But over and above that reality, there’s something else that’s happened, and that is that in the democratic center, in the West, we have a situation not just of a slowdown in the spread of democracy, but we have a wobble of democracy in the West itself. It’s not just that the thing ain’t spreadin’ anymore, the thing is wobbling, um, in its birthplace, right?
And in that context, think of how unpersuasive it is to base for instance one’s image of the foreign policy of a major nation on global democratization. But so often, these are the conversations we have, right? Um, most European countries have given up this discourse, but the United States, and the Biden administration, still talks as though it’s about a conflict between democratic and authoritarian forces, with the aspiration of globalizing democracy.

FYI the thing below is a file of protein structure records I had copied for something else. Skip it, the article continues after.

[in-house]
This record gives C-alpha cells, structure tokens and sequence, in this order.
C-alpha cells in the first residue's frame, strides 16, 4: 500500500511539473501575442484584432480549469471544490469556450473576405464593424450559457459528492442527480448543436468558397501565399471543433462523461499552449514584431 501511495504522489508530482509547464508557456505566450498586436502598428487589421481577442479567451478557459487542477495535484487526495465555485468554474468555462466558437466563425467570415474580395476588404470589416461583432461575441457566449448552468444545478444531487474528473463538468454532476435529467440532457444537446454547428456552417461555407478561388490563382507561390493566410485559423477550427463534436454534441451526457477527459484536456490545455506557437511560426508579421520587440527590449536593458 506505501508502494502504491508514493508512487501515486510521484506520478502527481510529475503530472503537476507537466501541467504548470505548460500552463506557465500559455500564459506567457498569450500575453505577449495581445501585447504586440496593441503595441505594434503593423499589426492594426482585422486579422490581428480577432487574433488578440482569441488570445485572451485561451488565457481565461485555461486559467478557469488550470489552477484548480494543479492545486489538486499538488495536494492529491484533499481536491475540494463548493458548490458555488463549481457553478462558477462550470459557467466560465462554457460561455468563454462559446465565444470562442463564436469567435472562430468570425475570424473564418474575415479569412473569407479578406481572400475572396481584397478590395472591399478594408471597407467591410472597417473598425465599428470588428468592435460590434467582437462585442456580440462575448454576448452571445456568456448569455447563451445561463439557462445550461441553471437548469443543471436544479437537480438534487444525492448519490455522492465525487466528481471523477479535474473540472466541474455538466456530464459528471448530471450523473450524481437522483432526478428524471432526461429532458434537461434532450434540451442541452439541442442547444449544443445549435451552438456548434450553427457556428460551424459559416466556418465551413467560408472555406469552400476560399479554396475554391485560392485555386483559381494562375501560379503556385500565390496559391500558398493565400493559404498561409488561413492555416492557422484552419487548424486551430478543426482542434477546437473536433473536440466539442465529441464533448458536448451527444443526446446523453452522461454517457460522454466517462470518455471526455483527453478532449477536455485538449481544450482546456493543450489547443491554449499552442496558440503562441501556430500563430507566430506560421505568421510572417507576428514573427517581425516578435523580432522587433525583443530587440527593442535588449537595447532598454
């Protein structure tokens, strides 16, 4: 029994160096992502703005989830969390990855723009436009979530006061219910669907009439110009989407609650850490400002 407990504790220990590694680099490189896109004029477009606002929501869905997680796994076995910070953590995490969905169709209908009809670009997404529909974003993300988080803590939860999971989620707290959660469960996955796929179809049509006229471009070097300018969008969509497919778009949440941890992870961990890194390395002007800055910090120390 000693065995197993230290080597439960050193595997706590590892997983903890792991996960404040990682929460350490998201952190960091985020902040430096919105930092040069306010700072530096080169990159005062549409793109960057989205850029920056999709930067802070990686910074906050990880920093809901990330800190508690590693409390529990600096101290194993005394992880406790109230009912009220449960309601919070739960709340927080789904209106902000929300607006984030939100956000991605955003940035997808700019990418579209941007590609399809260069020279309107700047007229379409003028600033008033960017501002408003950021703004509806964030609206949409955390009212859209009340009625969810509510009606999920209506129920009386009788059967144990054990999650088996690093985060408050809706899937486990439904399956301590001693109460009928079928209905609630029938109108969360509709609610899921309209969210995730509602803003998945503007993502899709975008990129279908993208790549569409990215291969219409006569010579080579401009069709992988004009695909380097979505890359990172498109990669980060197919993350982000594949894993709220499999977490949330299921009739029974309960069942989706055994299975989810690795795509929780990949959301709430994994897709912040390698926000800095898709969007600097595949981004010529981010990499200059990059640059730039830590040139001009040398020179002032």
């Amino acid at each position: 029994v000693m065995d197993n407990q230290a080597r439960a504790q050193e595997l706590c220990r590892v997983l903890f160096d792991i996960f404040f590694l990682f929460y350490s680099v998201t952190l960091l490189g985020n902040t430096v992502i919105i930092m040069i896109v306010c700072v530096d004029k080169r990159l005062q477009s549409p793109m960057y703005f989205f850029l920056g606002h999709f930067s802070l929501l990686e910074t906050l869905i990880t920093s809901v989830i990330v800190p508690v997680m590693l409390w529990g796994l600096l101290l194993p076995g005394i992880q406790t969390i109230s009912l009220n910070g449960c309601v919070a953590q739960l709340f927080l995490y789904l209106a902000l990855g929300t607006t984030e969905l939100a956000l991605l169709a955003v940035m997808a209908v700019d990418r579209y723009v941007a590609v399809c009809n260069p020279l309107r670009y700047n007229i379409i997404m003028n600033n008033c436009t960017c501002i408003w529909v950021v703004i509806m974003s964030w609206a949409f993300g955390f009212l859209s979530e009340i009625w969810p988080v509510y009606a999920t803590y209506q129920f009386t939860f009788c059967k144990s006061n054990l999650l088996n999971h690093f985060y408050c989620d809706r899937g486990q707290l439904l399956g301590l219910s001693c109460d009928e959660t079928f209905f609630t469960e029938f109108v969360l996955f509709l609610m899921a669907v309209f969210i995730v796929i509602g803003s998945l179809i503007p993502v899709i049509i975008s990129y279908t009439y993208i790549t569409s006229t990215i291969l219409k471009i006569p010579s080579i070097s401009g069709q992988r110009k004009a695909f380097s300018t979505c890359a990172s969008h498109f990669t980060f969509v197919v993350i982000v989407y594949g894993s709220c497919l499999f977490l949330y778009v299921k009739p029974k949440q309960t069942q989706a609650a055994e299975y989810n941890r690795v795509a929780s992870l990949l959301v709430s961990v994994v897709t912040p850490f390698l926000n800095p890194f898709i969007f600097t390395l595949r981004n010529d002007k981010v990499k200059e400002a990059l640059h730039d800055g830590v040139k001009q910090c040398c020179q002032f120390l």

Can we do anything about this pattern? Uh, or do we simply have to adjust? One of the big big conversations we’re going to start having on the main channel is what to do about that pattern at home. Because we can’t answer these questions properly if we ourselves get drowned out by, um, forms of exclusionary anti-democratic populism.
update (oct. 23)
Vexler has followed the no-longer-public 16 Oct. livestream with another, 21 Oct., that seems intended as a return visit to its themes. I’ve replaced the former video with the latter below now.